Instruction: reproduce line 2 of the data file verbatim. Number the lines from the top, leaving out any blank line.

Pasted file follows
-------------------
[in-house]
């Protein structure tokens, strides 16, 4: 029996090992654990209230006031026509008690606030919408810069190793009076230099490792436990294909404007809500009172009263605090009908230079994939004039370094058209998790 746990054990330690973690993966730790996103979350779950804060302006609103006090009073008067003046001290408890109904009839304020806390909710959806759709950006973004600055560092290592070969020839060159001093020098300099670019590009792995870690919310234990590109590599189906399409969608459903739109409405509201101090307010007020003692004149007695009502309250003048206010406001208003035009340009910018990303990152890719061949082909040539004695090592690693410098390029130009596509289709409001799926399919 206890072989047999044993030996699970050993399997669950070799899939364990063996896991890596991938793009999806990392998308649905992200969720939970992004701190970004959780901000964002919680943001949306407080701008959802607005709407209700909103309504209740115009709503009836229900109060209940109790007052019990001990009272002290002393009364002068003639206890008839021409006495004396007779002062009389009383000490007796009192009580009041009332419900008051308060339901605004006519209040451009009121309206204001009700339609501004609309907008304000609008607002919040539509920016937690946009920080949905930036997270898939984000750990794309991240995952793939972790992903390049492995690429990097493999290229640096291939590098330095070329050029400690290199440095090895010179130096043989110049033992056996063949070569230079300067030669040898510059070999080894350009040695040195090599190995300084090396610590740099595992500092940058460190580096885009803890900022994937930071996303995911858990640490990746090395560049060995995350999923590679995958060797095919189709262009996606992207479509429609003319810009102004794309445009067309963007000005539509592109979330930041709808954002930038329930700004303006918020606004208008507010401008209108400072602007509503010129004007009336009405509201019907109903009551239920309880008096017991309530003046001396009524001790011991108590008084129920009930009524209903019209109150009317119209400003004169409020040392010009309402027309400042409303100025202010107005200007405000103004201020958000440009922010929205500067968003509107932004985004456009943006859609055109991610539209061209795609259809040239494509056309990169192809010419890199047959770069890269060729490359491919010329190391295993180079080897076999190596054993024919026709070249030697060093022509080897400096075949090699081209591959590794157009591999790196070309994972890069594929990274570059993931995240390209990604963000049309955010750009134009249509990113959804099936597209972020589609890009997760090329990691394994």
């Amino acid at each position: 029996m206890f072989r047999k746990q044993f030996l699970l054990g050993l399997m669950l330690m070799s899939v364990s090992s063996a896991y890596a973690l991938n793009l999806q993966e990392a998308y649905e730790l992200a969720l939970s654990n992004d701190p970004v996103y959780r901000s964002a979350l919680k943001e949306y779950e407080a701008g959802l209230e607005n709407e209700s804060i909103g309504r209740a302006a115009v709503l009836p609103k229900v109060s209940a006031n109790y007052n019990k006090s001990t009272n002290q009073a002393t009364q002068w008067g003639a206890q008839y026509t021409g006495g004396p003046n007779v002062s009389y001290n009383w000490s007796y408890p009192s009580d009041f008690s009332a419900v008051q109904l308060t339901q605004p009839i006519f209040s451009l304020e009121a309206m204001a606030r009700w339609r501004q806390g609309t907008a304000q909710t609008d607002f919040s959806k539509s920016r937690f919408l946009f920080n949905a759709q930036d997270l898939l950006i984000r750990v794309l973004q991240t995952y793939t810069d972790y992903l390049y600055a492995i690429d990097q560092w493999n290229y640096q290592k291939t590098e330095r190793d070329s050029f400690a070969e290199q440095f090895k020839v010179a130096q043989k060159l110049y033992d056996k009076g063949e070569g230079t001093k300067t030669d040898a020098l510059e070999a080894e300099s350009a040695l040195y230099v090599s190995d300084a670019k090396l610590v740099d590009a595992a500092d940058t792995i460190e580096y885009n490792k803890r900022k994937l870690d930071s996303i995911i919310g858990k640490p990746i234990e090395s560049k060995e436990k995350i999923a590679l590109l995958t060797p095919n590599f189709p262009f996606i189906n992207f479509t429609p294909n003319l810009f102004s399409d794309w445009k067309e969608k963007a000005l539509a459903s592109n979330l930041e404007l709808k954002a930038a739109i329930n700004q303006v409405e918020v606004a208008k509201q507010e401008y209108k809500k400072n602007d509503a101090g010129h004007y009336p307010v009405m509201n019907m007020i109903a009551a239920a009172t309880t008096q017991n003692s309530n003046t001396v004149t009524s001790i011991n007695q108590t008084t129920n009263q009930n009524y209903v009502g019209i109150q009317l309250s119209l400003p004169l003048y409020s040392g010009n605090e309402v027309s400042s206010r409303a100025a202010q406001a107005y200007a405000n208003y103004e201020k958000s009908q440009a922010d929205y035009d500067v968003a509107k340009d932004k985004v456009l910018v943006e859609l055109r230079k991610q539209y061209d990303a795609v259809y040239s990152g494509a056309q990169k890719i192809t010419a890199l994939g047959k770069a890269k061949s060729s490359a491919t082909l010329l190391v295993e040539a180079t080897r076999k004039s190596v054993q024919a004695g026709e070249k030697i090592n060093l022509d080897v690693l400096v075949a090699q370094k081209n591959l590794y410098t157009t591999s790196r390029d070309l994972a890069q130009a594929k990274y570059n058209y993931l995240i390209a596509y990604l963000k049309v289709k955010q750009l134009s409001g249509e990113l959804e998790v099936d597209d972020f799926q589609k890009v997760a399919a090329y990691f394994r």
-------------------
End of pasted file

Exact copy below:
């Protein structure tokens, strides 16, 4: 029996090992654990209230006031026509008690606030919408810069190793009076230099490792436990294909404007809500009172009263605090009908230079994939004039370094058209998790 746990054990330690973690993966730790996103979350779950804060302006609103006090009073008067003046001290408890109904009839304020806390909710959806759709950006973004600055560092290592070969020839060159001093020098300099670019590009792995870690919310234990590109590599189906399409969608459903739109409405509201101090307010007020003692004149007695009502309250003048206010406001208003035009340009910018990303990152890719061949082909040539004695090592690693410098390029130009596509289709409001799926399919 206890072989047999044993030996699970050993399997669950070799899939364990063996896991890596991938793009999806990392998308649905992200969720939970992004701190970004959780901000964002919680943001949306407080701008959802607005709407209700909103309504209740115009709503009836229900109060209940109790007052019990001990009272002290002393009364002068003639206890008839021409006495004396007779002062009389009383000490007796009192009580009041009332419900008051308060339901605004006519209040451009009121309206204001009700339609501004609309907008304000609008607002919040539509920016937690946009920080949905930036997270898939984000750990794309991240995952793939972790992903390049492995690429990097493999290229640096291939590098330095070329050029400690290199440095090895010179130096043989110049033992056996063949070569230079300067030669040898510059070999080894350009040695040195090599190995300084090396610590740099595992500092940058460190580096885009803890900022994937930071996303995911858990640490990746090395560049060995995350999923590679995958060797095919189709262009996606992207479509429609003319810009102004794309445009067309963007000005539509592109979330930041709808954002930038329930700004303006918020606004208008507010401008209108400072602007509503010129004007009336009405509201019907109903009551239920309880008096017991309530003046001396009524001790011991108590008084129920009930009524209903019209109150009317119209400003004169409020040392010009309402027309400042409303100025202010107005200007405000103004201020958000440009922010929205500067968003509107932004985004456009943006859609055109991610539209061209795609259809040239494509056309990169192809010419890199047959770069890269060729490359491919010329190391295993180079080897076999190596054993024919026709070249030697060093022509080897400096075949090699081209591959590794157009591999790196070309994972890069594929990274570059993931995240390209990604963000049309955010750009134009249509990113959804099936597209972020589609890009997760090329990691394994």